As for the popular majors chosen by the female group in non-degree higher education and adult higher education , they are mostly concentrated in the fields of secretarial, nursing, public relations, accounting, business English, and tour guides.

Ushering in “the University age”: learning has dual drive of practicality and interest

When receiving higher education with the dual characters of academic research and social attribute, female college students’ learning purpose can be roughly divided into two categories which are the study tasks assigned by school and learning activities based on professional development and personal interests.

In terms of academic learning, the biggest change in recent years has been the way of acquiring knowledge that learning from online courses has gradually become a highly accepted path for college students. In April 2019, the “Action Statement of MOOC (Massive Open Online Course)”(《中国慕课行动宣言》) issued by the Ministry of Education stated that a total of 12,500 Chinese classes were launched with more than 200 million learners including students and people from the society.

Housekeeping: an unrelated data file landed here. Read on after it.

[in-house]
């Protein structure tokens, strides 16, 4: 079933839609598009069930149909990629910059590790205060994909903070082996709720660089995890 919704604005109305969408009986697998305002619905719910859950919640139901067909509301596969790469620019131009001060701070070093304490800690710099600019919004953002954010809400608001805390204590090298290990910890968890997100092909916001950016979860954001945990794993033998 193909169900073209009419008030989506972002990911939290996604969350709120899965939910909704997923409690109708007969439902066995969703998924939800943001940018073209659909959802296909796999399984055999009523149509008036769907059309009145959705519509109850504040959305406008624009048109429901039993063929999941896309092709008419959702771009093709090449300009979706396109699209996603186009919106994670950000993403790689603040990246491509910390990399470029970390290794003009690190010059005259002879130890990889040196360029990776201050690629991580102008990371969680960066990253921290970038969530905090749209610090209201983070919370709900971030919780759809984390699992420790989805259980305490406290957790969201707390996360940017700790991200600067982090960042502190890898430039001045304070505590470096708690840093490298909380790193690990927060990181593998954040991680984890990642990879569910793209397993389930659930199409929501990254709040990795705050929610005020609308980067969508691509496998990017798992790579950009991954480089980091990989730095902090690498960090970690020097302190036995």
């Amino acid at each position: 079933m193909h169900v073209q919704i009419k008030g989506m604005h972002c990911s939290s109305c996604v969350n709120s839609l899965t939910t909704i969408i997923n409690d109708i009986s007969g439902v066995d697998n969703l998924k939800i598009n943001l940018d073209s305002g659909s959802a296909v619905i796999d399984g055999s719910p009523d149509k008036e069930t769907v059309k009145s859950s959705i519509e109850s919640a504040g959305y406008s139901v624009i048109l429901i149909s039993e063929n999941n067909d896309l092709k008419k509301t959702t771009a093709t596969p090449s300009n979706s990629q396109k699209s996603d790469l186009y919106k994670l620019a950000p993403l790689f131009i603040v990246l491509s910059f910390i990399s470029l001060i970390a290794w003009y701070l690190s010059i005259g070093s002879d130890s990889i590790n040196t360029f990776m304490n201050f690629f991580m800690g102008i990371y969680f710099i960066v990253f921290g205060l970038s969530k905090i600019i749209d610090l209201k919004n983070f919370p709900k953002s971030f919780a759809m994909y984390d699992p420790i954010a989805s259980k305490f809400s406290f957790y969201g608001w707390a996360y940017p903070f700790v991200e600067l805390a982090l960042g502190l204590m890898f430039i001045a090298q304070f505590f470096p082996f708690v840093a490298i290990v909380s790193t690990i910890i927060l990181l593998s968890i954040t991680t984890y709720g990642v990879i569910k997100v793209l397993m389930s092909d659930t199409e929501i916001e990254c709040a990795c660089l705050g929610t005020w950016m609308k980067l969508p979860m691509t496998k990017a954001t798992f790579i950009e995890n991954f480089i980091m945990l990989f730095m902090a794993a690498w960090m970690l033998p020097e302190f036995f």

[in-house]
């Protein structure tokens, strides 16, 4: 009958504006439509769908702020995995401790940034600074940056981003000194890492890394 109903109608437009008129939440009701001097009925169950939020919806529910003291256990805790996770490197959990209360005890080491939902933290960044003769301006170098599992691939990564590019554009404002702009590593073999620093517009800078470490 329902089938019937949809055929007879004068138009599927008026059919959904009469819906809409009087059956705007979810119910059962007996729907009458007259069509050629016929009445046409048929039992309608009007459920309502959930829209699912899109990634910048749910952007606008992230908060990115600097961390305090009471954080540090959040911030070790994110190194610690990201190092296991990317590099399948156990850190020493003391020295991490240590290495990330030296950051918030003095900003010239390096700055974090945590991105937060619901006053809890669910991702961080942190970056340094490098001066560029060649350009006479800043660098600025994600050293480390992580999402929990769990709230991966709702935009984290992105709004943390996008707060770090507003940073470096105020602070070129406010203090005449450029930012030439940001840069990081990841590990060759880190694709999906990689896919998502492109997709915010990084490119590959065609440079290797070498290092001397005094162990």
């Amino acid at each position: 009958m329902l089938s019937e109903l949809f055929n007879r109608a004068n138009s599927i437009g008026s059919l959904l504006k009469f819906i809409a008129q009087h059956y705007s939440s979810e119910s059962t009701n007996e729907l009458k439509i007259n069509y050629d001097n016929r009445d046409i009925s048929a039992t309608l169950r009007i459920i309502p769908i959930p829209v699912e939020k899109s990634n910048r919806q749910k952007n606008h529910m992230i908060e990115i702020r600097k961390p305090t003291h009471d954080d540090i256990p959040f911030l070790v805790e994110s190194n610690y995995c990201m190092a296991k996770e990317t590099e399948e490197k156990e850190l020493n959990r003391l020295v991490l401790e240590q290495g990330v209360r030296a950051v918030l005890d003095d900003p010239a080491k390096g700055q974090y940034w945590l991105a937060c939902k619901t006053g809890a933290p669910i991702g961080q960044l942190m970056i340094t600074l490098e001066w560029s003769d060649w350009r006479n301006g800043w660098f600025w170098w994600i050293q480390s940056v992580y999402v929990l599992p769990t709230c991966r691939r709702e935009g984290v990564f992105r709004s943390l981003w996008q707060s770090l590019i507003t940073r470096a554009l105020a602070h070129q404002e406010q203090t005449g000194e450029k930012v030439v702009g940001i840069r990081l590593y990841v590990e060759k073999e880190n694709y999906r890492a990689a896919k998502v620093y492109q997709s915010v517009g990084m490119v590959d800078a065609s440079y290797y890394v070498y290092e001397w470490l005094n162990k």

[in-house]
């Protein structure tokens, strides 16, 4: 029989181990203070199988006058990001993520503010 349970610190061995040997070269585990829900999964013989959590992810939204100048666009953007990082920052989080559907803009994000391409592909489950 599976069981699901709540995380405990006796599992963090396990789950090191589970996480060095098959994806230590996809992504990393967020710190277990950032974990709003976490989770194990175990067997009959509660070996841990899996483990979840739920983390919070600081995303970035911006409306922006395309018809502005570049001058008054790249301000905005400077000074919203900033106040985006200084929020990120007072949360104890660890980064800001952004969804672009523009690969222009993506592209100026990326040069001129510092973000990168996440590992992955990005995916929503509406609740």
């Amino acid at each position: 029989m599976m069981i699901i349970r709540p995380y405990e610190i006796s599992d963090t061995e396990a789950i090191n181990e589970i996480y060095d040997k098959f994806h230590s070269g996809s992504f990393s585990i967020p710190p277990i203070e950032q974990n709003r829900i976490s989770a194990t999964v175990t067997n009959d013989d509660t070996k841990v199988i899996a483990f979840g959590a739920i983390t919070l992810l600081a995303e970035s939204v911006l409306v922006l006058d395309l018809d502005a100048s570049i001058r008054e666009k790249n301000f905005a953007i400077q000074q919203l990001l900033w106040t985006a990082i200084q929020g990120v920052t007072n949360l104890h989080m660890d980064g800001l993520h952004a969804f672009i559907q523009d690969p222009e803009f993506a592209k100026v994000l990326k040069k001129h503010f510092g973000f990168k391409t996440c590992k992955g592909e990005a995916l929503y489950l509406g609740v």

Focusing on improving workplace skills and pursuing interests, the contents and learning paths of female college students’ choices have been increasingly abundant. Platforms such as Bilibili, a China-based video-sharing website originally themed around animation, comic, and game(ACG), are providing a series contents for female students in college with a variety of professional skills such as beauty and makeup, clothes matching, and hip-hop. Jan Jie, a student from Sichuan said that she spends an average of one hour each day studying online, including video lessons recorded by the school’s teachers and online public classes.